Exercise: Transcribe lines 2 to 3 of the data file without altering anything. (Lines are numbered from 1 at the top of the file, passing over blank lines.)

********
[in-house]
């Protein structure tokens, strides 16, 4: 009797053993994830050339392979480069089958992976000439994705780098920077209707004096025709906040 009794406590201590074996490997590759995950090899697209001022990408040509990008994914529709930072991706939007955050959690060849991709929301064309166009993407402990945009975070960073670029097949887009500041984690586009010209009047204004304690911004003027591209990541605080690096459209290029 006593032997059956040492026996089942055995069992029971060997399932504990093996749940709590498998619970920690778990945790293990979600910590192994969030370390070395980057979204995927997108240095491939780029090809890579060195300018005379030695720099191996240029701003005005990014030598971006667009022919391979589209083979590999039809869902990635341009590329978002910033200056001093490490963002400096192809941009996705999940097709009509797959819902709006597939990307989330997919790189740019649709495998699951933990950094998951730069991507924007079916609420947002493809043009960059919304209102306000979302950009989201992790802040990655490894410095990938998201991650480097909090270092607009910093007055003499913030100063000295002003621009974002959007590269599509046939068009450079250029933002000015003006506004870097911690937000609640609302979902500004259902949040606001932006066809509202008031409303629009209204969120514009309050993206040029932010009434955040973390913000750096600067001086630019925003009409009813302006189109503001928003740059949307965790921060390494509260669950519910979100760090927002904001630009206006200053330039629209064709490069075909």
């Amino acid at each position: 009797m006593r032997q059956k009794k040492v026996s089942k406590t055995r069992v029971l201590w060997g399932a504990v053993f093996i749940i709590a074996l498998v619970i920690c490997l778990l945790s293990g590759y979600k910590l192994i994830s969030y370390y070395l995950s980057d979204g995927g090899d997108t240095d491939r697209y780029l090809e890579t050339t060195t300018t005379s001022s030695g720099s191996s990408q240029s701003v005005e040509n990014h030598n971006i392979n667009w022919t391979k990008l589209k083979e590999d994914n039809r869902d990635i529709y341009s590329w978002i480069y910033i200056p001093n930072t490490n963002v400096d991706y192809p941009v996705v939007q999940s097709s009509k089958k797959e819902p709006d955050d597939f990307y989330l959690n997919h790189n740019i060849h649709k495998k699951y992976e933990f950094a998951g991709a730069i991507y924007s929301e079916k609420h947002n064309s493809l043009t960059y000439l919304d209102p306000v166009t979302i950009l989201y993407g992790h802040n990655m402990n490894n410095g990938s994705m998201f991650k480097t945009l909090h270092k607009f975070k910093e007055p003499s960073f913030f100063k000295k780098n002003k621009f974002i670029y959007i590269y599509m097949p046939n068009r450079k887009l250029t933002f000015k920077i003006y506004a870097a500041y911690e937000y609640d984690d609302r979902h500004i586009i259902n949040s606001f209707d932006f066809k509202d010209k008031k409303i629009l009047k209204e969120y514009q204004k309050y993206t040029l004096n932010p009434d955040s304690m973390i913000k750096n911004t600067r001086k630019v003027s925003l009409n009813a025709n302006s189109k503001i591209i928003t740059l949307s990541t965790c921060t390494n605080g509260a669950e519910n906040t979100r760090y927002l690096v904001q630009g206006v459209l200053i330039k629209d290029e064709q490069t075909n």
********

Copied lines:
């Protein structure tokens, strides 16, 4: 009797053993994830050339392979480069089958992976000439994705780098920077209707004096025709906040 009794406590201590074996490997590759995950090899697209001022990408040509990008994914529709930072991706939007955050959690060849991709929301064309166009993407402990945009975070960073670029097949887009500041984690586009010209009047204004304690911004003027591209990541605080690096459209290029 006593032997059956040492026996089942055995069992029971060997399932504990093996749940709590498998619970920690778990945790293990979600910590192994969030370390070395980057979204995927997108240095491939780029090809890579060195300018005379030695720099191996240029701003005005990014030598971006667009022919391979589209083979590999039809869902990635341009590329978002910033200056001093490490963002400096192809941009996705999940097709009509797959819902709006597939990307989330997919790189740019649709495998699951933990950094998951730069991507924007079916609420947002493809043009960059919304209102306000979302950009989201992790802040990655490894410095990938998201991650480097909090270092607009910093007055003499913030100063000295002003621009974002959007590269599509046939068009450079250029933002000015003006506004870097911690937000609640609302979902500004259902949040606001932006066809509202008031409303629009209204969120514009309050993206040029932010009434955040973390913000750096600067001086630019925003009409009813302006189109503001928003740059949307965790921060390494509260669950519910979100760090927002904001630009206006200053330039629209064709490069075909």
């Amino acid at each position: 009797m006593r032997q059956k009794k040492v026996s089942k406590t055995r069992v029971l201590w060997g399932a504990v053993f093996i749940i709590a074996l498998v619970i920690c490997l778990l945790s293990g590759y979600k910590l192994i994830s969030y370390y070395l995950s980057d979204g995927g090899d997108t240095d491939r697209y780029l090809e890579t050339t060195t300018t005379s001022s030695g720099s191996s990408q240029s701003v005005e040509n990014h030598n971006i392979n667009w022919t391979k990008l589209k083979e590999d994914n039809r869902d990635i529709y341009s590329w978002i480069y910033i200056p001093n930072t490490n963002v400096d991706y192809p941009v996705v939007q999940s097709s009509k089958k797959e819902p709006d955050d597939f990307y989330l959690n997919h790189n740019i060849h649709k495998k699951y992976e933990f950094a998951g991709a730069i991507y924007s929301e079916k609420h947002n064309s493809l043009t960059y000439l919304d209102p306000v166009t979302i950009l989201y993407g992790h802040n990655m402990n490894n410095g990938s994705m998201f991650k480097t945009l909090h270092k607009f975070k910093e007055p003499s960073f913030f100063k000295k780098n002003k621009f974002i670029y959007i590269y599509m097949p046939n068009r450079k887009l250029t933002f000015k920077i003006y506004a870097a500041y911690e937000y609640d984690d609302r979902h500004i586009i259902n949040s606001f209707d932006f066809k509202d010209k008031k409303i629009l009047k209204e969120y514009q204004k309050y993206t040029l004096n932010p009434d955040s304690m973390i913000k750096n911004t600067r001086k630019v003027s925003l009409n009813a025709n302006s189109k503001i591209i928003t740059l949307s990541t965790c921060t390494n605080g509260a669950e519910n906040t979100r760090y927002l690096v904001q630009g206006v459209l200053i330039k629209d290029e064709q490069t075909n």